George Washington University's Stephanie Riegg Cellini and Harvard's Claudia Goldin have a new working paper out from the National Bureau of Economic Research under the title "Does Federal Student Aid Raise Tuition? New Evidence on For-Profit Colleges." Contrary to the usual rules at newspapers, the reason the headline is phrased as a question isn't because the answer is "no." From the abstract:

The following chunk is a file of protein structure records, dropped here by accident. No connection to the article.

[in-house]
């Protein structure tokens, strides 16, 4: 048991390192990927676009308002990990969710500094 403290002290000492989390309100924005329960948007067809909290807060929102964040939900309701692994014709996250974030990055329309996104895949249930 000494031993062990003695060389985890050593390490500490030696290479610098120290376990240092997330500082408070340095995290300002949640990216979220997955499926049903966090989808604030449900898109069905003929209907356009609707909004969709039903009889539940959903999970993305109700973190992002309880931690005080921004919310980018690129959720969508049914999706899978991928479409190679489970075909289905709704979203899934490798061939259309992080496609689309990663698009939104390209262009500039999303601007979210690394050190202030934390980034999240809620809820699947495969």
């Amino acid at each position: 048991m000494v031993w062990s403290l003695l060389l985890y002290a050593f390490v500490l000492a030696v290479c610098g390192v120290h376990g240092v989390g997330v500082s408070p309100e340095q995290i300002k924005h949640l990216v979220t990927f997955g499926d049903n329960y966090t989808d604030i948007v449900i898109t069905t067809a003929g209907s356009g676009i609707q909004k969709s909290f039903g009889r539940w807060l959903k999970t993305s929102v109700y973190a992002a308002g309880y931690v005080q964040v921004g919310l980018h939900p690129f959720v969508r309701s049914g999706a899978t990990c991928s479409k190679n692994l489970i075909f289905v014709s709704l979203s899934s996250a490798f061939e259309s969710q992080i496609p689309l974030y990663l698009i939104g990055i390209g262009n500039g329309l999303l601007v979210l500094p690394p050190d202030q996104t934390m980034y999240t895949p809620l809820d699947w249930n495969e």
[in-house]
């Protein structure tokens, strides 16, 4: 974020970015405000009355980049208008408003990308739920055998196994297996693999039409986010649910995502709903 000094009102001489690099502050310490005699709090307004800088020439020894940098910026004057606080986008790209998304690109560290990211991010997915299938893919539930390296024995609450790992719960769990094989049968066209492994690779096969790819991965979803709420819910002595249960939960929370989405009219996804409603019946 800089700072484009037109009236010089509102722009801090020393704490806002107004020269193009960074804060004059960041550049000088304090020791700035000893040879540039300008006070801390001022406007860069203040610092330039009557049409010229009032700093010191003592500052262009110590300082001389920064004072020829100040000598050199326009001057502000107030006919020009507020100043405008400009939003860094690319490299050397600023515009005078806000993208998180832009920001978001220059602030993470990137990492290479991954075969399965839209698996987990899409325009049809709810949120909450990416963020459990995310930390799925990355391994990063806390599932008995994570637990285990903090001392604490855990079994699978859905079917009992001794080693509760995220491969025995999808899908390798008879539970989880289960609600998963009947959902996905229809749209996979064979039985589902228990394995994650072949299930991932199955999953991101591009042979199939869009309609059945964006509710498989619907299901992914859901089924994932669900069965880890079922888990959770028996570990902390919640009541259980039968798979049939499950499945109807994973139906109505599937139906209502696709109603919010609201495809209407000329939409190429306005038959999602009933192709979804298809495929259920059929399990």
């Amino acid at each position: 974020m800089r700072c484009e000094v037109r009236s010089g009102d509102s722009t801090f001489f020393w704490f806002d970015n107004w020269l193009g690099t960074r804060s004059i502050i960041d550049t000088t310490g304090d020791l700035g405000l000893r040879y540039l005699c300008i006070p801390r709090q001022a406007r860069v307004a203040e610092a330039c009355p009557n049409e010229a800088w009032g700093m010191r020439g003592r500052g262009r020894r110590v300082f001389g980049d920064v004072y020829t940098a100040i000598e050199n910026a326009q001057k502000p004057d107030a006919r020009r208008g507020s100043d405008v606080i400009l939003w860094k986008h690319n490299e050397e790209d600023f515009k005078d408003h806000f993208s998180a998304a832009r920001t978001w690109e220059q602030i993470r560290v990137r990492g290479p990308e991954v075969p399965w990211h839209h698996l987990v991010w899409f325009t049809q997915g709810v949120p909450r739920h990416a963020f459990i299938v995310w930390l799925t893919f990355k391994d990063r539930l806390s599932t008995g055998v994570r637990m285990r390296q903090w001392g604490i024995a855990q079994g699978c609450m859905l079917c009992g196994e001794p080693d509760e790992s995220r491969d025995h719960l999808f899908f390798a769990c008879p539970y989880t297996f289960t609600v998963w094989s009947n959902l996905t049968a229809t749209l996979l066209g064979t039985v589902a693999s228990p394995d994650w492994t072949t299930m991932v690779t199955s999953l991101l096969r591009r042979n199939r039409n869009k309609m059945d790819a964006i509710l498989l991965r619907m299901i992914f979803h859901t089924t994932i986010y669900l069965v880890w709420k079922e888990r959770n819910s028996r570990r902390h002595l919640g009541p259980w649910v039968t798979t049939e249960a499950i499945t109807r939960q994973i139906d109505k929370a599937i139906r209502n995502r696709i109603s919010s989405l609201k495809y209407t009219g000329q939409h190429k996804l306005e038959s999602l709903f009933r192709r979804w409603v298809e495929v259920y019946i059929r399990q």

Many for-profit institutions that are not Title IV eligible offer programs and certificates that are similar, if not identical, to those given by institutions that are part of Title IV. We find that the Title IV institutions charge tuition that is about 75 percent higher than that charged by comparable institutions whose students cannot apply for federal financial aid. The dollar value of the premium is about equal to the amount of financial aid received by students in eligible institutions, lending credence to the "Bennett hypothesis" that aid-eligible institutions raise tuition to maximize aid.